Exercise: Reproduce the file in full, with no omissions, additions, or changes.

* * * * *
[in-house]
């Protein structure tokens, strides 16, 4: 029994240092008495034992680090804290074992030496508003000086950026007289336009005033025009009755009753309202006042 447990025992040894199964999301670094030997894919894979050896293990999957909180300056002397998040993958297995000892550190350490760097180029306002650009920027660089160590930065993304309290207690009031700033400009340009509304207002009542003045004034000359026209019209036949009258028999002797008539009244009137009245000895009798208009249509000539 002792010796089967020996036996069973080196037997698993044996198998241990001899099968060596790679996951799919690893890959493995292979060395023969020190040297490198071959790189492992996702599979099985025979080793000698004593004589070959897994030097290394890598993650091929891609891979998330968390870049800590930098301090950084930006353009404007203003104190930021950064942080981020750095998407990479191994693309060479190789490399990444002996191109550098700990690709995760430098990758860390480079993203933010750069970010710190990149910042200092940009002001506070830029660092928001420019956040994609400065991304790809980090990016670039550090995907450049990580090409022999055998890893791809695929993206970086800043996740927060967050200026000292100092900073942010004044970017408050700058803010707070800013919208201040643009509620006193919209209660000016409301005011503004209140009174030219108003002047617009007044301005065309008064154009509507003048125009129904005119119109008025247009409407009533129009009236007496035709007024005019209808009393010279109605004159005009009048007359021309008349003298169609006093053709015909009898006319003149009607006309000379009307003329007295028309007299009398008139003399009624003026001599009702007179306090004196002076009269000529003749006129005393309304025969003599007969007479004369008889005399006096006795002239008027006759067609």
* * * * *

[in-house]
């Protein structure tokens, strides 16, 4: 029994240092008495034992680090804290074992030496508003000086950026007289336009005033025009009755009753309202006042 447990025992040894199964999301670094030997894919894979050896293990999957909180300056002397998040993958297995000892550190350490760097180029306002650009920027660089160590930065993304309290207690009031700033400009340009509304207002009542003045004034000359026209019209036949009258028999002797008539009244009137009245000895009798208009249509000539 002792010796089967020996036996069973080196037997698993044996198998241990001899099968060596790679996951799919690893890959493995292979060395023969020190040297490198071959790189492992996702599979099985025979080793000698004593004589070959897994030097290394890598993650091929891609891979998330968390870049800590930098301090950084930006353009404007203003104190930021950064942080981020750095998407990479191994693309060479190789490399990444002996191109550098700990690709995760430098990758860390480079993203933010750069970010710190990149910042200092940009002001506070830029660092928001420019956040994609400065991304790809980090990016670039550090995907450049990580090409022999055998890893791809695929993206970086800043996740927060967050200026000292100092900073942010004044970017408050700058803010707070800013919208201040643009509620006193919209209660000016409301005011503004209140009174030219108003002047617009007044301005065309008064154009509507003048125009129904005119119109008025247009409407009533129009009236007496035709007024005019209808009393010279109605004159005009009048007359021309008349003298169609006093053709015909009898006319003149009607006309000379009307003329007295028309007299009398008139003399009624003026001599009702007179306090004196002076009269000529003749006129005393309304025969003599007969007479004369008889005399006096006795002239008027006759067609």